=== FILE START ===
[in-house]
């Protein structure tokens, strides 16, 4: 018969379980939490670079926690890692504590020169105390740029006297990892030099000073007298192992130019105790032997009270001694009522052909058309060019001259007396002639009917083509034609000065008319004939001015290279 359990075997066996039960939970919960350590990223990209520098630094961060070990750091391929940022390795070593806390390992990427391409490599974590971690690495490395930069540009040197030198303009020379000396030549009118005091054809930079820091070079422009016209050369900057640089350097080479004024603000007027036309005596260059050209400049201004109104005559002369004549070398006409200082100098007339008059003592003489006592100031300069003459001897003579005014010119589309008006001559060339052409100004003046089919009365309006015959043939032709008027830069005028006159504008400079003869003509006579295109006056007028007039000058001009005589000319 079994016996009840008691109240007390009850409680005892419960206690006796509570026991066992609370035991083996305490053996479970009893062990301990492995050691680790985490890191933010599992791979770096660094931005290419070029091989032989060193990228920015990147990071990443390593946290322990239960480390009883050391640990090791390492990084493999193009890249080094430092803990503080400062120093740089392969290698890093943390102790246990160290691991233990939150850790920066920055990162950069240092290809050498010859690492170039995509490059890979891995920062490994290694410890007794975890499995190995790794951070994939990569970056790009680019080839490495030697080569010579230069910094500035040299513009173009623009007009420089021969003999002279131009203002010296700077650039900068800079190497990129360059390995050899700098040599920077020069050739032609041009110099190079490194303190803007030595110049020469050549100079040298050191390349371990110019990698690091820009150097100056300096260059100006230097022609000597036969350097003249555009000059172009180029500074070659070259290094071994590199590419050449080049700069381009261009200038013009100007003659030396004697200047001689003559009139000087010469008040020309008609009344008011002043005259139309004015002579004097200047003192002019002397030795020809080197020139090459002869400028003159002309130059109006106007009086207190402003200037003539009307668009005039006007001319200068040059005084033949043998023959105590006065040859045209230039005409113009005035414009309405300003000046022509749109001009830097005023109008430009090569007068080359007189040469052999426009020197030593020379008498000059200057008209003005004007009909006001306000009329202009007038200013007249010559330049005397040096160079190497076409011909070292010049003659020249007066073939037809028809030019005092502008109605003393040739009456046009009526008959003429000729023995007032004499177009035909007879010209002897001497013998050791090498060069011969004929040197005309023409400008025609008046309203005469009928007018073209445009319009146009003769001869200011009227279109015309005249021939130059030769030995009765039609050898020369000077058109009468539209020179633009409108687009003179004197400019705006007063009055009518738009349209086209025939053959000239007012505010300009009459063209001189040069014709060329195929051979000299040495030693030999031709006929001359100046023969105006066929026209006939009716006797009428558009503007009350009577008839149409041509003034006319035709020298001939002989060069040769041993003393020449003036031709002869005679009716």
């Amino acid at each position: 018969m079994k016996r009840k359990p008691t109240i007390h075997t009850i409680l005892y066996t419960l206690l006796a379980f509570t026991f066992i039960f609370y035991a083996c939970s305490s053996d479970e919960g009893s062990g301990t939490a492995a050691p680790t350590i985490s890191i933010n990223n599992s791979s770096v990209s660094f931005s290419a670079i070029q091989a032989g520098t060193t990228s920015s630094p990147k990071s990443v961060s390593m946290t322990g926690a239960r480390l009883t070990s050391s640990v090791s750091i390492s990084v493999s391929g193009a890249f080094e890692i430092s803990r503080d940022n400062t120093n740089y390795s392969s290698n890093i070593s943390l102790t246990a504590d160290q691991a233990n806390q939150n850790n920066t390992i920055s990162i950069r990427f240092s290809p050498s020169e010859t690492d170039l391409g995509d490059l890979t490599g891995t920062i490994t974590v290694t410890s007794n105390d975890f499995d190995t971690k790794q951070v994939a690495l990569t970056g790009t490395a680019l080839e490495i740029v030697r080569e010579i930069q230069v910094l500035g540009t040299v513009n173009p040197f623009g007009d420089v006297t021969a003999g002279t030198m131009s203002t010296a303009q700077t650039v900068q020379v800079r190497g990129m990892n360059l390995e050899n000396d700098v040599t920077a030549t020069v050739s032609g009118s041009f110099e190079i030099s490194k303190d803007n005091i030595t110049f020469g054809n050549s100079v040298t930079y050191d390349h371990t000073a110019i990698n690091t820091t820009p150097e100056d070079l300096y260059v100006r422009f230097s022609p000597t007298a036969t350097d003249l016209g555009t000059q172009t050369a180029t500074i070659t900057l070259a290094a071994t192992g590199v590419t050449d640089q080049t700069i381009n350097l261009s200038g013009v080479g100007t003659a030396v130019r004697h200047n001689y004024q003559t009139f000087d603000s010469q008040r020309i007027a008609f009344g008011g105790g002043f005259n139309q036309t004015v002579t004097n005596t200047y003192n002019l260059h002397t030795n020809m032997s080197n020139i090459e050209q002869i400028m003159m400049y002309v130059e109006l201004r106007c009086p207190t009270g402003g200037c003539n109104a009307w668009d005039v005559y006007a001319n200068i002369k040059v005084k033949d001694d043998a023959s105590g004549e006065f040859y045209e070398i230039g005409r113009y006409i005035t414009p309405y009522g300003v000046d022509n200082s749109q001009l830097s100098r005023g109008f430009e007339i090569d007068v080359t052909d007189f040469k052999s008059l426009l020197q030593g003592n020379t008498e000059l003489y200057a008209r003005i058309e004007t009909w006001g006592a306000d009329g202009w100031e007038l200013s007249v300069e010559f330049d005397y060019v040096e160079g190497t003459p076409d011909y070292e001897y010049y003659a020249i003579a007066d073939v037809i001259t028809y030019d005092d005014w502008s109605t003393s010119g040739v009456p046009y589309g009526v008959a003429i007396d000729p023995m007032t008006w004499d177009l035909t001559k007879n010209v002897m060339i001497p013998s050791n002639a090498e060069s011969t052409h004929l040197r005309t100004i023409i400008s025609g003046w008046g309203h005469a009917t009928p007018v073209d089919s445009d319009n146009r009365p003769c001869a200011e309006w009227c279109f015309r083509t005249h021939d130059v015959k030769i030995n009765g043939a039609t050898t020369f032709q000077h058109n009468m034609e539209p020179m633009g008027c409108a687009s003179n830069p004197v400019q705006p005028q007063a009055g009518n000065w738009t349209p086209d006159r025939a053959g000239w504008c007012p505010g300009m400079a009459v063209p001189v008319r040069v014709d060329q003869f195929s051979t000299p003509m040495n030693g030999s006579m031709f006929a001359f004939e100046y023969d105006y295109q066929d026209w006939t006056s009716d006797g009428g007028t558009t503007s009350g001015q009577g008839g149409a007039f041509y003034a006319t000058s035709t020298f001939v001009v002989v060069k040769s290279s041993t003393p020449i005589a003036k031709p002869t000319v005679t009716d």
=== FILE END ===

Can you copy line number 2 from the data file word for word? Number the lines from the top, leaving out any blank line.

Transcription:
């Protein structure tokens, strides 16, 4: 018969379980939490670079926690890692504590020169105390740029006297990892030099000073007298192992130019105790032997009270001694009522052909058309060019001259007396002639009917083509034609000065008319004939001015290279 359990075997066996039960939970919960350590990223990209520098630094961060070990750091391929940022390795070593806390390992990427391409490599974590971690690495490395930069540009040197030198303009020379000396030549009118005091054809930079820091070079422009016209050369900057640089350097080479004024603000007027036309005596260059050209400049201004109104005559002369004549070398006409200082100098007339008059003592003489006592100031300069003459001897003579005014010119589309008006001559060339052409100004003046089919009365309006015959043939032709008027830069005028006159504008400079003869003509006579295109006056007028007039000058001009005589000319 079994016996009840008691109240007390009850409680005892419960206690006796509570026991066992609370035991083996305490053996479970009893062990301990492995050691680790985490890191933010599992791979770096660094931005290419070029091989032989060193990228920015990147990071990443390593946290322990239960480390009883050391640990090791390492990084493999193009890249080094430092803990503080400062120093740089392969290698890093943390102790246990160290691991233990939150850790920066920055990162950069240092290809050498010859690492170039995509490059890979891995920062490994290694410890007794975890499995190995790794951070994939990569970056790009680019080839490495030697080569010579230069910094500035040299513009173009623009007009420089021969003999002279131009203002010296700077650039900068800079190497990129360059390995050899700098040599920077020069050739032609041009110099190079490194303190803007030595110049020469050549100079040298050191390349371990110019990698690091820009150097100056300096260059100006230097022609000597036969350097003249555009000059172009180029500074070659070259290094071994590199590419050449080049700069381009261009200038013009100007003659030396004697200047001689003559009139000087010469008040020309008609009344008011002043005259139309004015002579004097200047003192002019002397030795020809080197020139090459002869400028003159002309130059109006106007009086207190402003200037003539009307668009005039006007001319200068040059005084033949043998023959105590006065040859045209230039005409113009005035414009309405300003000046022509749109001009830097005023109008430009090569007068080359007189040469052999426009020197030593020379008498000059200057008209003005004007009909006001306000009329202009007038200013007249010559330049005397040096160079190497076409011909070292010049003659020249007066073939037809028809030019005092502008109605003393040739009456046009009526008959003429000729023995007032004499177009035909007879010209002897001497013998050791090498060069011969004929040197005309023409400008025609008046309203005469009928007018073209445009319009146009003769001869200011009227279109015309005249021939130059030769030995009765039609050898020369000077058109009468539209020179633009409108687009003179004197400019705006007063009055009518738009349209086209025939053959000239007012505010300009009459063209001189040069014709060329195929051979000299040495030693030999031709006929001359100046023969105006066929026209006939009716006797009428558009503007009350009577008839149409041509003034006319035709020298001939002989060069040769041993003393020449003036031709002869005679009716």